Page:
Oklahoma Gas & Electric works on NOx compliance at Seminole plant

Oklahoma Gas & Electric (OG&E) has requested a construction permit to implement the controls and emission limits required by the Best Available Retrofit Technology (BART) program at its gas-fired Seminole power plant.

The Oklahoma Department of Environmental Quality on Feb. 9 went out for comment on the changes. “The modifications include retrofitting all three boilers (Units 1, 2, & 3) with low NOX combustion systems including Low-NOX burners and overfire air systems and appurtenances necessary for proper operation,” the agency said in a public notice. “OG&E is also proposing to retrofit Units 1 and 2 with flue gas recirculation systems (FGR). Unit 3 is already equipped with FGR. Construction is expected to begin in the spring of 2015 with Unit 2, followed by Unit 1 in the spring of 2016, and Unit 3 in the spring of 2017.”

All three units are currently considered “grandfathered” and currently do not have specific emission limits established in the current permit. This permit will also establish that the current BART NOx emission limits for each of the affected units are based on a 30-day rolling average in accordance with the BART submittal.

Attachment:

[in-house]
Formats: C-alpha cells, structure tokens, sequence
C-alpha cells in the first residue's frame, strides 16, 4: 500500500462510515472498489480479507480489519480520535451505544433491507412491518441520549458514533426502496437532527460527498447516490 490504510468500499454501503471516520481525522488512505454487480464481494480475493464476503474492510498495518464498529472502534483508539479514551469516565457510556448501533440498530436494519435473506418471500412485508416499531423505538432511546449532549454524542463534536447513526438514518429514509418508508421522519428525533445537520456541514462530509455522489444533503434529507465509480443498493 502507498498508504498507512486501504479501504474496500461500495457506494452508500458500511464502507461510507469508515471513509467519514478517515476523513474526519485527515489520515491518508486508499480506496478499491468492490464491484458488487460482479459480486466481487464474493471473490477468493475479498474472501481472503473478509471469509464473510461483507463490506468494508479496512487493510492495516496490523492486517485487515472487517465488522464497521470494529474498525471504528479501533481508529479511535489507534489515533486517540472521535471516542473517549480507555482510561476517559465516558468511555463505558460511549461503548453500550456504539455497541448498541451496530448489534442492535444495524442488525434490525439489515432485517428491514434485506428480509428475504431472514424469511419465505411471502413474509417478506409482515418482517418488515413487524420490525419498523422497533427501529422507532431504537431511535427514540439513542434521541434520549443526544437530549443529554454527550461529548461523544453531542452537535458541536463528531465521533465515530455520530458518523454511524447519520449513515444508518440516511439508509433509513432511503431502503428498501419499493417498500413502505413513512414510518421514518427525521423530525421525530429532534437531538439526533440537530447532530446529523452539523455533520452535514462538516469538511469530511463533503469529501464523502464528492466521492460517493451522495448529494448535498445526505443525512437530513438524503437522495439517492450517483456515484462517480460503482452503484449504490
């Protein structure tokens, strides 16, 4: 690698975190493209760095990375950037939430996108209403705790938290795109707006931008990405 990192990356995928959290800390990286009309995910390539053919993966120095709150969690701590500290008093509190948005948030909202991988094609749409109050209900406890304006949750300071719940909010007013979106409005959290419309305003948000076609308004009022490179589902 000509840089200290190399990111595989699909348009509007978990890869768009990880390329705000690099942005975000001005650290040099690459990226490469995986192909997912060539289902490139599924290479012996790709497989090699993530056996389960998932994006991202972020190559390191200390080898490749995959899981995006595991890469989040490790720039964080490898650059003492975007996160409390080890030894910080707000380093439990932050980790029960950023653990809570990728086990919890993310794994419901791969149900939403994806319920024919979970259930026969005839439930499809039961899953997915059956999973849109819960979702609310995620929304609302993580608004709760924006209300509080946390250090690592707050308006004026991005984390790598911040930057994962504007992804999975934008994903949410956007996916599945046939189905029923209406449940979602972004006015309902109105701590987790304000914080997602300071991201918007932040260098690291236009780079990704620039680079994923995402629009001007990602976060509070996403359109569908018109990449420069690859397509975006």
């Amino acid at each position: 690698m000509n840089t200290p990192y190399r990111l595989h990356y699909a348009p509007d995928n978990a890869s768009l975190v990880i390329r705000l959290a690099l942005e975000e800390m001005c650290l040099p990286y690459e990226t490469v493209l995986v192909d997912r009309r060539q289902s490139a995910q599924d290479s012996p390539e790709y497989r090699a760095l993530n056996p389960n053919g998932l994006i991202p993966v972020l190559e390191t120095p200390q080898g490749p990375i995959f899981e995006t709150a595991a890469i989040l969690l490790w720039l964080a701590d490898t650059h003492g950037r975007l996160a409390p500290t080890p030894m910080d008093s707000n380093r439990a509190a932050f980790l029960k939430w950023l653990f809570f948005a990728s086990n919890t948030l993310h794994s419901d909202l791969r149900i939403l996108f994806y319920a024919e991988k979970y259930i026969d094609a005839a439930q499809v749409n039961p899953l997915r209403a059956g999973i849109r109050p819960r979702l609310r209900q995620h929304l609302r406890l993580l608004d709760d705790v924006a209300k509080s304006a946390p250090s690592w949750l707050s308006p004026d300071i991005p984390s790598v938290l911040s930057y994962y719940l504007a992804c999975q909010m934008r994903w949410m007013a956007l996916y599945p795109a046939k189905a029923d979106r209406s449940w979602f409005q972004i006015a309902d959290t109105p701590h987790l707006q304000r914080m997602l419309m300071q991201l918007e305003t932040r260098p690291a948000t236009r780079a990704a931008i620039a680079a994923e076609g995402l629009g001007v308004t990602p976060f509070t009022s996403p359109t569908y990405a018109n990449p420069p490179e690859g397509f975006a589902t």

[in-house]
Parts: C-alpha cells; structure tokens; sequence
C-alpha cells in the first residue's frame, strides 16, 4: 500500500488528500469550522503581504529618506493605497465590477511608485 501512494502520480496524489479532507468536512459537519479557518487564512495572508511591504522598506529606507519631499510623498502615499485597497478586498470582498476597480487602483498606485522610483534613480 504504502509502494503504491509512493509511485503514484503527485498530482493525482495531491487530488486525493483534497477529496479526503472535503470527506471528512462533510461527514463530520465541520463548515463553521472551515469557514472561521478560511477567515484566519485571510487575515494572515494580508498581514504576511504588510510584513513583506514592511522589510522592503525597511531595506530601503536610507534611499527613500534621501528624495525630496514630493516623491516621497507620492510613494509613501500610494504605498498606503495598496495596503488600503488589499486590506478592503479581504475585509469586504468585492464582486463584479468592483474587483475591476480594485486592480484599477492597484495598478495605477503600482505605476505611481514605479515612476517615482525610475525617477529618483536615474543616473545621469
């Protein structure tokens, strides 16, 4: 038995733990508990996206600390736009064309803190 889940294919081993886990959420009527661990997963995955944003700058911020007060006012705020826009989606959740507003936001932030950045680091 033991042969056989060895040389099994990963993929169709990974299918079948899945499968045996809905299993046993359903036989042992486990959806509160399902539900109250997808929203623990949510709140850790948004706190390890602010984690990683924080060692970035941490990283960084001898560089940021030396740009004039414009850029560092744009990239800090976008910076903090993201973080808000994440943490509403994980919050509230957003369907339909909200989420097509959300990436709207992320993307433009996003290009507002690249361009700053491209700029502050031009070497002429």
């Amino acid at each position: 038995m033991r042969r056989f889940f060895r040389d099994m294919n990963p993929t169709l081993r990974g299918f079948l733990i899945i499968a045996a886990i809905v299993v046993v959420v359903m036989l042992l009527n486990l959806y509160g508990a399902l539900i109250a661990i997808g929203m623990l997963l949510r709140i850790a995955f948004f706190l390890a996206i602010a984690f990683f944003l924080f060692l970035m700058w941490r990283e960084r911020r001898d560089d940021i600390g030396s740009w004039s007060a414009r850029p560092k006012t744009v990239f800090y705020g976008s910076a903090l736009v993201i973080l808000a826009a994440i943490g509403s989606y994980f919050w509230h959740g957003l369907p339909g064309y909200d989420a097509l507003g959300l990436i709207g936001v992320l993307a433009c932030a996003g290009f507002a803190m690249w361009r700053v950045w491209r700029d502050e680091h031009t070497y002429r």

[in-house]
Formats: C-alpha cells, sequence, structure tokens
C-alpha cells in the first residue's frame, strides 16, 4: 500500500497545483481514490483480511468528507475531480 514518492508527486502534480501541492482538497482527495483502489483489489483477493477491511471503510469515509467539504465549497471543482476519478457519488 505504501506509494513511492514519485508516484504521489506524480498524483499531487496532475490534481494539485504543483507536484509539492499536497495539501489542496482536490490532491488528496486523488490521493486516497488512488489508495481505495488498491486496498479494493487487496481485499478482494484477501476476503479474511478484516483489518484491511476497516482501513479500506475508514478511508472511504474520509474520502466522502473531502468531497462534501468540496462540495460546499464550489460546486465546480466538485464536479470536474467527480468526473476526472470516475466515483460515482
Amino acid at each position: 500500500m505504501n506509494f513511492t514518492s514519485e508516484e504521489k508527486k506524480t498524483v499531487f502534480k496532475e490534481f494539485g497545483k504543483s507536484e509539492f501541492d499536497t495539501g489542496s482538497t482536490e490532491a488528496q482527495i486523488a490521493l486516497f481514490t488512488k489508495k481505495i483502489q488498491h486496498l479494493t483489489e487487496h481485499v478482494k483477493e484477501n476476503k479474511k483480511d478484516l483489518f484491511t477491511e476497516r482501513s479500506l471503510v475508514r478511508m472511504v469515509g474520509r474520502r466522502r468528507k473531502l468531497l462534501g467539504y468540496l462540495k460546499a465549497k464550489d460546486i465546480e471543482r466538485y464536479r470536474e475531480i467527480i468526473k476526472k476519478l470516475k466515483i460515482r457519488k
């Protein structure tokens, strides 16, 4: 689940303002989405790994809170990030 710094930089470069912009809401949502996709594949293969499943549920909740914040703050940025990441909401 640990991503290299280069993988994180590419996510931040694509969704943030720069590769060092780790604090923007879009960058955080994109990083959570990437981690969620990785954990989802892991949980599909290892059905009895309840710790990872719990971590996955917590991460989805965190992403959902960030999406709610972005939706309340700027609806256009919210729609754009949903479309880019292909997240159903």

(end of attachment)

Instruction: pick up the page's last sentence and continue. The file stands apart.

OG&E has also requested to replace the existing natural gas-fired auxiliary boiler (EUG3) at Seminole. The existing “grandfathered” boiler was constructed in 1974 and is no longer operational. The replacement unit is similar in size and will be used for house heat at the facility. The new boiler is a natural gas-fired 40.4 MMBTUH Cleaver-Brooks Model CBEX Elite.

The Seminole facility consists of three natural gas-fired Babcock and Wilcox El-Paso type boilers capable of producing steam. Units 1-3 use natural gas as their primary fuel and will be limited to using #2 fuel oil as a secondary fuel during periods of gas curtailment, gas supply emergencies, or periodic testing on liquid fuel.

About Barry Cassell 20414 Articles
Barry Cassell is Chief Analyst for GenerationHub covering coal and emission controls issues, projects and policy. He has covered the coal and power generation industry for more than 24 years, beginning in November 2011 at GenerationHub and prior to that as editor of SNL Energy’s Coal Report. He was formerly with Coal Outlook for 15 years as the publication’s editor and contributing writer, and prior to that he was editor of Coal & Synfuels Technology and associate editor of The Energy Report. He has a bachelor’s degree from Central Michigan University.